Security Guard Evaluations

Date: Jun-22-2021

Author: Kim Brown

Security guards are usually the first people visitors see when they walk into a school, business, or condo building. They may be the first ones to respond to an emergency, and the only ones keeping watch of a property when everyone else has retired for the night.

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Guards do more than most of us realize. And since they play such a vital role in maintaining safety and security, it’s important that they receive the training and guidance they need in order to perform their duties to the best of their abilities.

Supervisors are encouraged to evaluate their security team’s performance to ensure they are meeting your standards, as well as your clients’ standards. While your guards work very hard to meet goals and expectations, even the best employees can benefit from routine evaluations.

Evaluations are not a punishment, and they should not be used to shame or belittle your staff. Instead, use evaluations as an opportunity to praise guards for what they are doing well, and offer instructions or feedback on ways they can improve weaknesses. It’s crucial that evaluations are consistent (each guard should be subjected to the same evaluation process). There must also be a way to track progress/growth. There’s no point in conducting evaluations if the feedback is forgotten in a week. It may be helpful to offer an incentive to guards who demonstrate improvement from one evaluation to the next.

Evaluations can help strengthen the services provided by your team, while also creating a safer environment for your clients. Below are some key categories supervisors should focus on when creating evaluations for security guards.



Looks matter, at least to some extent. A security guard should always be properly dressed and equipped for the job.

In some states and provinces, a guard’s uniform must include a badge with the word “security,” an identification tag with the guard’s name or license number, and a company patch. These items must be visible to the public. Furthermore, guards are more likely to deter criminals and instill a feeling of safety in residents or staff if they look like they take their job seriously. Sloppy or unkempt appearances do the opposite, and tell others that the guard is only showing up for a paycheck.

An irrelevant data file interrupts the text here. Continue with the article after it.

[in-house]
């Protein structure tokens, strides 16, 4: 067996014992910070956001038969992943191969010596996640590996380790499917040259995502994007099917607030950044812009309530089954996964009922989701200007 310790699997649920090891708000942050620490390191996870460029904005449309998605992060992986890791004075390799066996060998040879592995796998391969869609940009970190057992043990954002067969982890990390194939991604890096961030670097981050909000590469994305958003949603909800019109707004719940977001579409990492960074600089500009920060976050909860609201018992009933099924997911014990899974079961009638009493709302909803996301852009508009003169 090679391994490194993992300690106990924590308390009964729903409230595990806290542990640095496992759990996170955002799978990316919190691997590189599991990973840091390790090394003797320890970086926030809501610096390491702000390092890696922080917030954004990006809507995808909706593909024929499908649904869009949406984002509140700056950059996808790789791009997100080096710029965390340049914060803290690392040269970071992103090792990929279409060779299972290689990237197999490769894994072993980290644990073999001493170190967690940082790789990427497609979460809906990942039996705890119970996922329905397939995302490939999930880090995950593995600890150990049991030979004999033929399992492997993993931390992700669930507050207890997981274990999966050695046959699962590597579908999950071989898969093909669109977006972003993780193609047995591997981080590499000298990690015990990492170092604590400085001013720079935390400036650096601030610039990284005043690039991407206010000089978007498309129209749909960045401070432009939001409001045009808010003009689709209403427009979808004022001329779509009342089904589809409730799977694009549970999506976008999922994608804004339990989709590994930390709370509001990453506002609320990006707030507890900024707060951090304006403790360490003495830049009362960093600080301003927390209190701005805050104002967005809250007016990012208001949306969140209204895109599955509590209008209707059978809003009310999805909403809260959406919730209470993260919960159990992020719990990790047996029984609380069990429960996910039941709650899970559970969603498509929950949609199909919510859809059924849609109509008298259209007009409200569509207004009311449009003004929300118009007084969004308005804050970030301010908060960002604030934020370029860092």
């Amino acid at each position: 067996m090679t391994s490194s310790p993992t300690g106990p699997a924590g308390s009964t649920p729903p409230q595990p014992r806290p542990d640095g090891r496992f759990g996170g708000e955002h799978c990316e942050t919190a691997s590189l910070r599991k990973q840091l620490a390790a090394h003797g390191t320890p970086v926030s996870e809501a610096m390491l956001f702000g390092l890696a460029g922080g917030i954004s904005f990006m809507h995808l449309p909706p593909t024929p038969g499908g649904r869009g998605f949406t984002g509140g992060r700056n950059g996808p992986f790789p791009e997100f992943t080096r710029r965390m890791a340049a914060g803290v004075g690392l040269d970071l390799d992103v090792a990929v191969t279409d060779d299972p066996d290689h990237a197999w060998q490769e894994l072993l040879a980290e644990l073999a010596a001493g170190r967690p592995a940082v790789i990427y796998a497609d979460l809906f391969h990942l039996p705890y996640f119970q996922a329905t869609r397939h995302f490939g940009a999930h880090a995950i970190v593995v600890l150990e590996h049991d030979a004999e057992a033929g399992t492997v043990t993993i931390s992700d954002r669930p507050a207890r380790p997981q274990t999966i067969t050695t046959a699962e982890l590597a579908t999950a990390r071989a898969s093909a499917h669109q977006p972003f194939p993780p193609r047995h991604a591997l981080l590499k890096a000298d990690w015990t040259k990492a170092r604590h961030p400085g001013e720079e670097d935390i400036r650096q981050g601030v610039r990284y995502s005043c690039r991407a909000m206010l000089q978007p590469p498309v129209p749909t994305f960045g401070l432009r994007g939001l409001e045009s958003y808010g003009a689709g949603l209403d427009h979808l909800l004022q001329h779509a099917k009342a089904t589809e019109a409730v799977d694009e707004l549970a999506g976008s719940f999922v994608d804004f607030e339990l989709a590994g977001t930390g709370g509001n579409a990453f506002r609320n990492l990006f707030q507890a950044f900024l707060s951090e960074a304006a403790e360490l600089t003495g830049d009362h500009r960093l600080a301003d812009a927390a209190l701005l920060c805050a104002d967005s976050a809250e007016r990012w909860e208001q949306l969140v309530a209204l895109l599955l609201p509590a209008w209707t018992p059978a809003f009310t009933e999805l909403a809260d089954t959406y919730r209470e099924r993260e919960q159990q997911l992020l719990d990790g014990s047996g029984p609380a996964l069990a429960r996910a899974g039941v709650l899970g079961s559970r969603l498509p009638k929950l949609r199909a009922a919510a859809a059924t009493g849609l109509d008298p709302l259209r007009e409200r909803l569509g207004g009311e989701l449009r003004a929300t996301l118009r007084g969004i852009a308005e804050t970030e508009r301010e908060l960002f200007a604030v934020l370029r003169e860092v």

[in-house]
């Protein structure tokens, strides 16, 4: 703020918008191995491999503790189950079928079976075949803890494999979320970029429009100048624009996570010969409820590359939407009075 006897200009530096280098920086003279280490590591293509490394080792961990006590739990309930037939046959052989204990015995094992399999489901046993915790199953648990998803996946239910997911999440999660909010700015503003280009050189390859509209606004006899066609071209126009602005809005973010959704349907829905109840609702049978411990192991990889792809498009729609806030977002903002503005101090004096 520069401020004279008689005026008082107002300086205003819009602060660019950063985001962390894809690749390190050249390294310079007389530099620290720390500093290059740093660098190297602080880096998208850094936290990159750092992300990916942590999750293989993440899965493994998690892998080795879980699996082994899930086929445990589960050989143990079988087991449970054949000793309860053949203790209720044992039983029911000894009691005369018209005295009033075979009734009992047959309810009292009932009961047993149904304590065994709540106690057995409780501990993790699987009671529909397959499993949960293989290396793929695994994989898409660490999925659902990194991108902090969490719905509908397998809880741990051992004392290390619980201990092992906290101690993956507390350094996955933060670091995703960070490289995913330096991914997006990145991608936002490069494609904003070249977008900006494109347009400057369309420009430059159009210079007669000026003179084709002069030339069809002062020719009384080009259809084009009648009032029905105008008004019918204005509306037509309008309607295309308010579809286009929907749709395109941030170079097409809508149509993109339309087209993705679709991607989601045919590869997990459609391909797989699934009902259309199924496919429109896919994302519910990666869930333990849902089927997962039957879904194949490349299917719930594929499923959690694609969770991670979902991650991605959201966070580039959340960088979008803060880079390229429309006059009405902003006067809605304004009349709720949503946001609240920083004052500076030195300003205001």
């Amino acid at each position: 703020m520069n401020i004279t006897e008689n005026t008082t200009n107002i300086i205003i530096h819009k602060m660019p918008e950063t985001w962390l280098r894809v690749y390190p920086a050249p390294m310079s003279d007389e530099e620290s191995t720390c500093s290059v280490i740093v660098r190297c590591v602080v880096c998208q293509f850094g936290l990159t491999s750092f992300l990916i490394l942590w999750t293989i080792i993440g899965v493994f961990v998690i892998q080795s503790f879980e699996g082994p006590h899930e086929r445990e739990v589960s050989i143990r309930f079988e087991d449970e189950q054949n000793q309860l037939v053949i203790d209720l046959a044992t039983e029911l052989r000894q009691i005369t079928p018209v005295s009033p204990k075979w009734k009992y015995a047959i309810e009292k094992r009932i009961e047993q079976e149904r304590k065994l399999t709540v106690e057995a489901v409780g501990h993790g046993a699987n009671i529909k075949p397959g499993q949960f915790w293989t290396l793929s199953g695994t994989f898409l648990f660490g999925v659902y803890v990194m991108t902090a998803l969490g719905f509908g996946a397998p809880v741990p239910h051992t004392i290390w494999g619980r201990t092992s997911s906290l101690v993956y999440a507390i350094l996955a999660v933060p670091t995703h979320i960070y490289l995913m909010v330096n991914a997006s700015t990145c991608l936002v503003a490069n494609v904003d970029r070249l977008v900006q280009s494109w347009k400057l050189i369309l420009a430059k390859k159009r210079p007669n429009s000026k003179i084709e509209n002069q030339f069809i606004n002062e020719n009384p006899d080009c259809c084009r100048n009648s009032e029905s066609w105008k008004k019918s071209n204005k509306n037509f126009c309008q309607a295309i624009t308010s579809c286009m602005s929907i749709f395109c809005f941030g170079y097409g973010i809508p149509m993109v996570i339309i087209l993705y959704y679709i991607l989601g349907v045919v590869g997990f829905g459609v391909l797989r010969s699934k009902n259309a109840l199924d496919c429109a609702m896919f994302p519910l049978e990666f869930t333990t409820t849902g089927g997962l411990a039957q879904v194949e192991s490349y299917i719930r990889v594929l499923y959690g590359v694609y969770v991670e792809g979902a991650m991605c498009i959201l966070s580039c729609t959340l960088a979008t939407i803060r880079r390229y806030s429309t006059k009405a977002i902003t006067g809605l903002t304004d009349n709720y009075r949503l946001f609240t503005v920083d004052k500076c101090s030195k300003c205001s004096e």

Supervisors will want to ensure that guards have successfully completed this core responsibility. Patrols allow security guards to inspect areas that may be especially vulnerable to crimes. Guards may also catch accidents waiting to happen while conducting patrols, and defuse the situations before they become serious.

Supervisors who are struggling to verify whether patrols are done properly may want to consider introducing a security guard checkpoint system like Patrol Points. The hardware is very affordable and incredibly easy to install. Guards only need a smartphone and the app to scan the checkpoints, and can log incidents or share notes or photos at any checkpoint. All of the information is saved and organized on the software system. Management can view patrol activity and verify all checkpoints were visited at the correct time without having to micromanage their team.



Considering security managers need concrete data from their team to make strategic and informed decisions, the accuracy of logs and reports is crucial. Each guard should be evaluated on their ability to complete security logs and incident reports, as well as any items they are responsible for recording. It’s not enough to jot down the top highlights from a shift; logs need to be detailed enough so that the next guard or manager can understand what happened over the last 8 or 10 hours, and follow up if necessary. Notes must be legible. If your team is having trouble recording good reports, a security software program may help to simplify and automate this process. Plus, no one has to worry about bad handwriting when logs are completed online.